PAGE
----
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Crowd In A.C. Boardwalk Hall Jumps To Time-tested Rock Music of Bon Jovi 24 February 2003
Atlantic City review


ATLANTIC CITY - After the homecoming Bon Jovi received Sunday at Boardwalk Hall, maybe the band won't wait another 20 years to come back to town.

The New Jersey-bred rock group, led by singer Jon Bon Jovi and guitarist Richie Sambora, played its first show in the city in its storied 20-year existence. By the reaction of the sold-out crowd of approximately 12,000, it was worth the wait.

"This is really the first year we've seen concerts of this magnitude here on a regular basis," said Steve Bonanni, 41, of Brigantine. "It's great to see acts like Bon Jovi and Bruce Springsteen being booked here."

On tour to promote its latest album "Bounce," Bon Jovi had the crowd in a frenzy from the start.

Opening with the title track from its latest album, it followed with older fan favorites "You Give Love a Bad Name," "Wild in the Streets" and the scorching "Livin' on a Prayer," which like many other songs turned into a sing-along.

The band performed in front of three large satellite receivers that served double duty, reminding the crowd of its "Bounce" album cover as well as serving as three giant video screens.

The show also featured some pretty amazing lights and a laser show.

By the end of the night, the band played a great mix of its hits, including "Wanted Dead or Alive," "Runaway," "Born to Be My Baby" and "I'll Be There For You."

The band also performed songs from its comeback album "Crush," which spawned the huge hit "It's My Life," which went over extremely well Sunday.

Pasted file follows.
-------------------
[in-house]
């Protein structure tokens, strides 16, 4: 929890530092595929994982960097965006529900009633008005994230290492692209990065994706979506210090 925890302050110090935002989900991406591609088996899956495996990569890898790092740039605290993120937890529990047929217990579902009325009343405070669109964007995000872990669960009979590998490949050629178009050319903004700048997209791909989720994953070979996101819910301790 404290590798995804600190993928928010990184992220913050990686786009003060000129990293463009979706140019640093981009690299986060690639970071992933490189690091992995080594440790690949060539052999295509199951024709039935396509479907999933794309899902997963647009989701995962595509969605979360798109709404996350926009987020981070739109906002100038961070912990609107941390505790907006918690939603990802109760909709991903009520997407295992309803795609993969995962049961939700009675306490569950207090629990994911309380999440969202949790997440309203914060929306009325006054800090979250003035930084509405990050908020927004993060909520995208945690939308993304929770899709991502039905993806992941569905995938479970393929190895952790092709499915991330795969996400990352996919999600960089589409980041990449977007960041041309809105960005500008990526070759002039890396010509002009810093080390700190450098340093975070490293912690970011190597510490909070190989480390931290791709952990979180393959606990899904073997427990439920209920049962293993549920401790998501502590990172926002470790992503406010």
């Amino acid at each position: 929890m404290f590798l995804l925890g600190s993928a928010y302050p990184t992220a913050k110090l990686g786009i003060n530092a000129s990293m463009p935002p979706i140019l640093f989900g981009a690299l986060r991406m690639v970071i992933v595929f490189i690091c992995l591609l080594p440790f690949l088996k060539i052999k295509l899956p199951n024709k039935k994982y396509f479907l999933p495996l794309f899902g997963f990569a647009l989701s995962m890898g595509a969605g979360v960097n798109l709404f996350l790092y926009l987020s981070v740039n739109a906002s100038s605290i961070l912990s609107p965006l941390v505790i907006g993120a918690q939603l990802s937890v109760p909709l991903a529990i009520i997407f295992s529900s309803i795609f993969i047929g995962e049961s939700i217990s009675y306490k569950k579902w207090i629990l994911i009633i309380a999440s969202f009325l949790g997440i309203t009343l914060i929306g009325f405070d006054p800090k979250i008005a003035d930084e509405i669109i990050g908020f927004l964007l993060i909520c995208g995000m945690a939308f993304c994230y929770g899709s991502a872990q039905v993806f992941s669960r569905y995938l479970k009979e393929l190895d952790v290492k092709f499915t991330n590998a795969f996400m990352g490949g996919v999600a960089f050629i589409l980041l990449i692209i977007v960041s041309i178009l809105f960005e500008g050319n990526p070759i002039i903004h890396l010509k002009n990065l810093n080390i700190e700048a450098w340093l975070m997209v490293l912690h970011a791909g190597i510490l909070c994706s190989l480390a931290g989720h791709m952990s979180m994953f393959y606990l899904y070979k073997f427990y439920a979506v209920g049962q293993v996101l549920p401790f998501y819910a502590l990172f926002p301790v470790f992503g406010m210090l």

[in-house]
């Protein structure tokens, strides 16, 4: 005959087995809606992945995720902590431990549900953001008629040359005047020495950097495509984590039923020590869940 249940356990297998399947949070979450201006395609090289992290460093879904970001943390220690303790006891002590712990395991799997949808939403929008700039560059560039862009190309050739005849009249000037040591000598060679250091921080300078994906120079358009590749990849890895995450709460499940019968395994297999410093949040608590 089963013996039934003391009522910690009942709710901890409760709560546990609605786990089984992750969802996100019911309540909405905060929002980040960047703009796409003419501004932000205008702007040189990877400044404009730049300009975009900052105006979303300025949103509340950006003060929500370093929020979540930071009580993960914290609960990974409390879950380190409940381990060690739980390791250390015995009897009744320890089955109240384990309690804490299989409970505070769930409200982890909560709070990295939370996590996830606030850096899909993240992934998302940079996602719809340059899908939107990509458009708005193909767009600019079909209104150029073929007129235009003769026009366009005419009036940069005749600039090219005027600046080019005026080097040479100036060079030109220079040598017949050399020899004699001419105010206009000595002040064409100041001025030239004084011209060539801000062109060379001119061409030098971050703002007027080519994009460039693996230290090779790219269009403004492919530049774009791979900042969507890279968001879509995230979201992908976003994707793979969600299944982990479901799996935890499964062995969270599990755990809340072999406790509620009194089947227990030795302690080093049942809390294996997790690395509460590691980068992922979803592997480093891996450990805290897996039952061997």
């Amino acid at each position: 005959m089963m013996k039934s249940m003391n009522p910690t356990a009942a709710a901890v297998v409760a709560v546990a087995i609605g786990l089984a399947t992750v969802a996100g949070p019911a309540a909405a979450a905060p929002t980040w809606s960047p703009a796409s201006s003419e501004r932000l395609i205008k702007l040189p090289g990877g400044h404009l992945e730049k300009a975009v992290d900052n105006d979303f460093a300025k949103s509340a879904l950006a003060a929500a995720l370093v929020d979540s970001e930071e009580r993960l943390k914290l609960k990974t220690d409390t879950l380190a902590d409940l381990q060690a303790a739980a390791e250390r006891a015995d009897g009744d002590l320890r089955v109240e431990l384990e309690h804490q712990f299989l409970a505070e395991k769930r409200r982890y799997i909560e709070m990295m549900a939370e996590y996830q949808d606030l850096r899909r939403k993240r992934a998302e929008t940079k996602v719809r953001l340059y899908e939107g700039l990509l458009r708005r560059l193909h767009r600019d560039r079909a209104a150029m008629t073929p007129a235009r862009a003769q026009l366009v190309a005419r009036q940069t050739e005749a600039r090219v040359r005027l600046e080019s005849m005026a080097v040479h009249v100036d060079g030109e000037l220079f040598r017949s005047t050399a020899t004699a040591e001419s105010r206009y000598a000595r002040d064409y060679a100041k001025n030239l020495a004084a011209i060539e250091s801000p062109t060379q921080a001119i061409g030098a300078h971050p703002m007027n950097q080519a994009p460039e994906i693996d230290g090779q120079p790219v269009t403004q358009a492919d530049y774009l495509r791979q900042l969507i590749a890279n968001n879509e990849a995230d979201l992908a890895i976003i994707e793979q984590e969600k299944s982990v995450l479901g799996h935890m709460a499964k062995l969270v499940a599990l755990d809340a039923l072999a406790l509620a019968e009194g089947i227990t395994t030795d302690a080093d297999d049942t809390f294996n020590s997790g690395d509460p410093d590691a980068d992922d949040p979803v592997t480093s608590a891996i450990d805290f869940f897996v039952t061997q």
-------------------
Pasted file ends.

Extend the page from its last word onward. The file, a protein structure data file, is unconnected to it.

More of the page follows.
The band also played a bunch of songs off its latest release that were warmly received despite the album's less-than-stellar sales.

"Everyday," for which the band received a Best Pop Performance Grammy nomination, was one of the night's highlights. That Grammy award went to the band No Doubt on Sunday night.

Dressed in a blue tank top and tight black pants, Jon Bon Jovi, despite being 40 years old, posed for his fans like the poster boy he used to be.

Still trim, still boyish in looks and voice, and certainly still energetic, Jon Bon Jovi had the female contingent of the crowd swooning as they screamed at the movie and television star like he was a member of the Beatles.

Although the band has been around for 20 years, the main reason Atlantic City never hosted Bon Jovi before was because there wasn't a venue big enough to hold them.

With the newly remodeled Boardwalk Hall, it seemed like a natural fit, much like Springsteen, for Bon Jovi to finally debut in Atlantic City.

"We've been around for how long?" Jon Bon Jovi asked. "Well, this is the first time we played Atlantic City, and you have a reputation to uphold."

The band seemed to enjoy the warm reception from the Atlantic City crowd.

Sambora, dressed in a Sgt. Pepper's-like jacket and a cowboy hat, laid down some killer riffs and proved that Bon Jovi is certainly more than a one-man band.

The fans lucky enough to get tickets for the show (it sold out in less than a day) were living evidence of why Bon Jovi remains relevant today while other '80s hair bands have all but fallen from the face of the earth.

"I think they lasted as long as they have because they are smart enough to change with the times," said Patti Strong, 52, of Syracuse, N.Y. "They never lost their roots, and people relate to them. When you think about New Jersey, you think about Springsteen and Bon Jovi."

"They keep it real," added Jeeneine Speicher, 33, of Bayville. "They perform from the heart, and that's why they're still here."

Keeping it real is one of the reasons the band has sold nearly 100 million records worldwide and continues to sell out its live shows around the world, including the long-awaited one Sunday in Atlantic City.

"I was stunned they were coming here," Strong said. "It's a small place for them to play, but after I thought about it, it makes sense. They wanted the people down here to be able to see what they're all about."

Area businesses, including Planet Hollywood in Caesars Atlantic City, were thrilled about the arrival of Bon Jovi as well as the Alan Jackson concert on Saturday for obvious reasons.


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